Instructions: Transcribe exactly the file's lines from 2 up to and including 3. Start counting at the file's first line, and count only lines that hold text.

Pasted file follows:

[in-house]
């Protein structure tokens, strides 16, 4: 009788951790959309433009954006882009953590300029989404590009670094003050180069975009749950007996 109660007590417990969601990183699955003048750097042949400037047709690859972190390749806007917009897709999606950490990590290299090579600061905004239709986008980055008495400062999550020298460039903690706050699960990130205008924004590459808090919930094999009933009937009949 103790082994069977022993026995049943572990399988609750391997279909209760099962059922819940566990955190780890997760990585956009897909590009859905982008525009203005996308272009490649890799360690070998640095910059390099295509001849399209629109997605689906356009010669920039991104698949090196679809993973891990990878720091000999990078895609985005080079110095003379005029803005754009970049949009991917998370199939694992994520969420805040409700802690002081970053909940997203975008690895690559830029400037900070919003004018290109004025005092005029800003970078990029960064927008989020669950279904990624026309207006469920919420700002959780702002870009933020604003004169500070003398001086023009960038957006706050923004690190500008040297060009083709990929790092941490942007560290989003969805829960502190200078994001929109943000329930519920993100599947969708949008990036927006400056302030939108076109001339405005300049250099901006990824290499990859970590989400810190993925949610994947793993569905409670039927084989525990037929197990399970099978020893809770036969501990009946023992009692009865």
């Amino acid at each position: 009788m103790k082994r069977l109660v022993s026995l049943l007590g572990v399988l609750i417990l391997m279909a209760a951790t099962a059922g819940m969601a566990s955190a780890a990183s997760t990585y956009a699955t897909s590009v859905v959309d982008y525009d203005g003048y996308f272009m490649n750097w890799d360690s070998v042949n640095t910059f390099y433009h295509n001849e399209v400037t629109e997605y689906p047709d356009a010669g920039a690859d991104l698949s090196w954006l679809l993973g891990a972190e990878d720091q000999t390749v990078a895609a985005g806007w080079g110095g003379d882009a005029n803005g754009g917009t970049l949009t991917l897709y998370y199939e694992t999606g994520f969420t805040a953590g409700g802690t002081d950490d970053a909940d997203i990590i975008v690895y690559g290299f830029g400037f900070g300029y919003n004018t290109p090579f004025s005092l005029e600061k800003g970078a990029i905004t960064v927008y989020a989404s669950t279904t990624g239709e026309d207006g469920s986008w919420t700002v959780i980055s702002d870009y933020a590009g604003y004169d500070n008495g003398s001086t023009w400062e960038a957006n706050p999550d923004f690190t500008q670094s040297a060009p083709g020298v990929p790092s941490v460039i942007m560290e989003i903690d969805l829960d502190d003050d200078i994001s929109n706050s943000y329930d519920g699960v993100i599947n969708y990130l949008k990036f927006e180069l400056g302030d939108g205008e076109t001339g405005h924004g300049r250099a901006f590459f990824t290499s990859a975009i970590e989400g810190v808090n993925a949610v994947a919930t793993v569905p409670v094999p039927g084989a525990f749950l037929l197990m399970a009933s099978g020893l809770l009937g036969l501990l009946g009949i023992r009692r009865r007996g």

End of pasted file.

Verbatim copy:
């Protein structure tokens, strides 16, 4: 009788951790959309433009954006882009953590300029989404590009670094003050180069975009749950007996 109660007590417990969601990183699955003048750097042949400037047709690859972190390749806007917009897709999606950490990590290299090579600061905004239709986008980055008495400062999550020298460039903690706050699960990130205008924004590459808090919930094999009933009937009949 103790082994069977022993026995049943572990399988609750391997279909209760099962059922819940566990955190780890997760990585956009897909590009859905982008525009203005996308272009490649890799360690070998640095910059390099295509001849399209629109997605689906356009010669920039991104698949090196679809993973891990990878720091000999990078895609985005080079110095003379005029803005754009970049949009991917998370199939694992994520969420805040409700802690002081970053909940997203975008690895690559830029400037900070919003004018290109004025005092005029800003970078990029960064927008989020669950279904990624026309207006469920919420700002959780702002870009933020604003004169500070003398001086023009960038957006706050923004690190500008040297060009083709990929790092941490942007560290989003969805829960502190200078994001929109943000329930519920993100599947969708949008990036927006400056302030939108076109001339405005300049250099901006990824290499990859970590989400810190993925949610994947793993569905409670039927084989525990037929197990399970099978020893809770036969501990009946023992009692009865």
């Amino acid at each position: 009788m103790k082994r069977l109660v022993s026995l049943l007590g572990v399988l609750i417990l391997m279909a209760a951790t099962a059922g819940m969601a566990s955190a780890a990183s997760t990585y956009a699955t897909s590009v859905v959309d982008y525009d203005g003048y996308f272009m490649n750097w890799d360690s070998v042949n640095t910059f390099y433009h295509n001849e399209v400037t629109e997605y689906p047709d356009a010669g920039a690859d991104l698949s090196w954006l679809l993973g891990a972190e990878d720091q000999t390749v990078a895609a985005g806007w080079g110095g003379d882009a005029n803005g754009g917009t970049l949009t991917l897709y998370y199939e694992t999606g994520f969420t805040a953590g409700g802690t002081d950490d970053a909940d997203i990590i975008v690895y690559g290299f830029g400037f900070g300029y919003n004018t290109p090579f004025s005092l005029e600061k800003g970078a990029i905004t960064v927008y989020a989404s669950t279904t990624g239709e026309d207006g469920s986008w919420t700002v959780i980055s702002d870009y933020a590009g604003y004169d500070n008495g003398s001086t023009w400062e960038a957006n706050p999550d923004f690190t500008q670094s040297a060009p083709g020298v990929p790092s941490v460039i942007m560290e989003i903690d969805l829960d502190d003050d200078i994001s929109n706050s943000y329930d519920g699960v993100i599947n969708y990130l949008k990036f927006e180069l400056g302030d939108g205008e076109t001339g405005h924004g300049r250099a901006f590459f990824t290499s990859a975009i970590e989400g810190v808090n993925a949610v994947a919930t793993v569905p409670v094999p039927g084989a525990f749950l037929l197990m399970a009933s099978g020893l809770l009937g036969l501990l009946g009949i023992r009692r009865r007996g």